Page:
Finding polys inside geometry
On 26/06/2015 at 16:41, xxxxxxxx wrote:
Cinema 4D Version: 16
Platform: Windows ;
Language(s) : C++ ;
does someone knows an algorithm to find all polygons which are inside the geometry or has an idea to do that? My idea is to proof every poly if the front and the back are pointing to the backside of another poly.
would be nice, if someone has an idea ;)
On 26/06/2015 at 17:15, xxxxxxxx wrote:
Not sure if I follow. Are you looking to know if a polygon's normal/winding-order is reversed (pointing 'inside' a closed form)? Or do you want to find polygons that are actually inside a closed geometry mesh?
On 26/06/2015 at 17:33, xxxxxxxx wrote:
Originally posted by xxxxxxxx
Or do you want to find polygons that are actually inside a closed geometry mesh?
this is what I want
On 26/06/2015 at 18:51, xxxxxxxx wrote:
Part of this may depend on the closed mesh behaving. That is, all of the polygons' normals face outward on the surface. If so, then instead of focusing on the entire polygon, you focus on the polygon's vertices (3D point inside mesh is a good search term in Google). You may need to consider interpenetrating polygons, those that are mostly inside but have part going through the mesh to the outside or even just one point or edge coincident with an outside boundary polygon.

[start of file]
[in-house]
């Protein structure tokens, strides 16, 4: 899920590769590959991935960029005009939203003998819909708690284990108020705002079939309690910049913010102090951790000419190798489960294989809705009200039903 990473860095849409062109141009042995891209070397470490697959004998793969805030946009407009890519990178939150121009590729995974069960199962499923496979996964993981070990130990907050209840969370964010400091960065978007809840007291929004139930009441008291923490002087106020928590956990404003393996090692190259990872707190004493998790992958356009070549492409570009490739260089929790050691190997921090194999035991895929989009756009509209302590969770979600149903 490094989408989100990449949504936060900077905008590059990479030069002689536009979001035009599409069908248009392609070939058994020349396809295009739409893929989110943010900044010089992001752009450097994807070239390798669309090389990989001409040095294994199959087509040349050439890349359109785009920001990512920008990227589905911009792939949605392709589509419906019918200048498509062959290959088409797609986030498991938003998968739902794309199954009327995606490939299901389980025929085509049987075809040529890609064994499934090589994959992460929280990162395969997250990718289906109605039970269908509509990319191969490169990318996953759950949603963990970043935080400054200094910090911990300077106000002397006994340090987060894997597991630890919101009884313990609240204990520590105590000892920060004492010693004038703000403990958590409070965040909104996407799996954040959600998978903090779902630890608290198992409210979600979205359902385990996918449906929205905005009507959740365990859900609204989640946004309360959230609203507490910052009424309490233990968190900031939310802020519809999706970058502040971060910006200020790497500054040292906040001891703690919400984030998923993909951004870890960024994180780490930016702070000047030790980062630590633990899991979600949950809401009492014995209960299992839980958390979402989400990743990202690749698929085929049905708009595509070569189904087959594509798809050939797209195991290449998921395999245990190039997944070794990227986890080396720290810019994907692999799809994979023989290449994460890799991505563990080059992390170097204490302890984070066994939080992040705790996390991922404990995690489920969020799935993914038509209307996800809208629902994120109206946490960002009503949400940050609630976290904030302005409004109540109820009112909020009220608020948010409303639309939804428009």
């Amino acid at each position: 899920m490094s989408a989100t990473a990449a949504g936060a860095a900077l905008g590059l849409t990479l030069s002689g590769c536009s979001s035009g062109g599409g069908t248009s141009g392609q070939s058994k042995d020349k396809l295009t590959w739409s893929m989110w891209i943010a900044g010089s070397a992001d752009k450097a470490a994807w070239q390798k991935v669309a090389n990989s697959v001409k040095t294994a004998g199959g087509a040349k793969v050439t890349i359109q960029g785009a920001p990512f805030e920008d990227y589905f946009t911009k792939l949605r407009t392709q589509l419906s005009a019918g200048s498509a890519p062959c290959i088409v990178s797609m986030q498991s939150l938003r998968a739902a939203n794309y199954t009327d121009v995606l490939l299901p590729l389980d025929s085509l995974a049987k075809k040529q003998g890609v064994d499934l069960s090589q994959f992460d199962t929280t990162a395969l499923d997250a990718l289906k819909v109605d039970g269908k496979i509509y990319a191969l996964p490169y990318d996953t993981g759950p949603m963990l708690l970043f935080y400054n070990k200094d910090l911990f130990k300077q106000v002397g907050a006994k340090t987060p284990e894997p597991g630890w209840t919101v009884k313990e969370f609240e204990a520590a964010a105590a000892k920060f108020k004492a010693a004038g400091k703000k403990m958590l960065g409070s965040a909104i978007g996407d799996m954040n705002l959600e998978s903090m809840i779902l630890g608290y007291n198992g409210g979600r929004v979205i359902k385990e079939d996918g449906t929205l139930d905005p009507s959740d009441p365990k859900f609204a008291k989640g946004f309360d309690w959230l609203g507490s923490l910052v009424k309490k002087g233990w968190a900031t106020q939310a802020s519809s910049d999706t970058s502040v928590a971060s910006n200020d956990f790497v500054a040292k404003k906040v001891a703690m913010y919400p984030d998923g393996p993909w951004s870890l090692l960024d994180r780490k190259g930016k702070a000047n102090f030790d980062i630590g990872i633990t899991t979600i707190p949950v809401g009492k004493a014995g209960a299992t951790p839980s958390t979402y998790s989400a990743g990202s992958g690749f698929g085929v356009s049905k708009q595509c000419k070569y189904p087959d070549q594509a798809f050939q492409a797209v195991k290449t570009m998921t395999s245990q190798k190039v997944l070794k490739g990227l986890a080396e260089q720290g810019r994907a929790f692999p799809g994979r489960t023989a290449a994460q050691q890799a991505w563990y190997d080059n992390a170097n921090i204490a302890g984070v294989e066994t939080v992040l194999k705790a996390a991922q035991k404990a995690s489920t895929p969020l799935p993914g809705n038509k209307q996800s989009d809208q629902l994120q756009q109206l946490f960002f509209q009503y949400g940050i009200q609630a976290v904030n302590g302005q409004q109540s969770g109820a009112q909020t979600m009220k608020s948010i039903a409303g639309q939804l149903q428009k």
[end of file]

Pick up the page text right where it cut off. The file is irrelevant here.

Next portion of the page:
On 27/06/2015 at 07:09, xxxxxxxx wrote:
Thanks Robert for your advise. I figured out that cinema has a select function to select only visible polygons in the viewport. Would be nice to use that
On 27/06/2015 at 17:18, xxxxxxxx wrote:
The problem with that is that it is basically a user-interactive selection that only selects polygons visible at the current view of the viewport camera. This will not benefit you unless you can cajole the user to go around the object and select all of the 'visible' external polygons themselves.
The real (and dangerous) problem is specifying the selection space between valid surface polygons and those that are internal is the myriad possible scenarios. I have been considering this for a bit and it is daunting. Unless your mesh in a convex, closed one, then determinations for 'internal' polygons become very difficult to resolve. Consider that you have a concave mesh where part of the mesh dimples into the center of the object (e.g.: a bowling bowl with finger holes). Are those polygons 'internal'? Not really. So what is the criteria? Surface continuity could help. Normal direction could help. Polygon connection might help (disjoint polygons might be considered rogue and marked as such). Convex hulls won't work with concave topologies. You are going to need to implement algorithms incrementally and find a best way that is sub-optimal but optimal enough. The determination space is filled with local minima and maxima.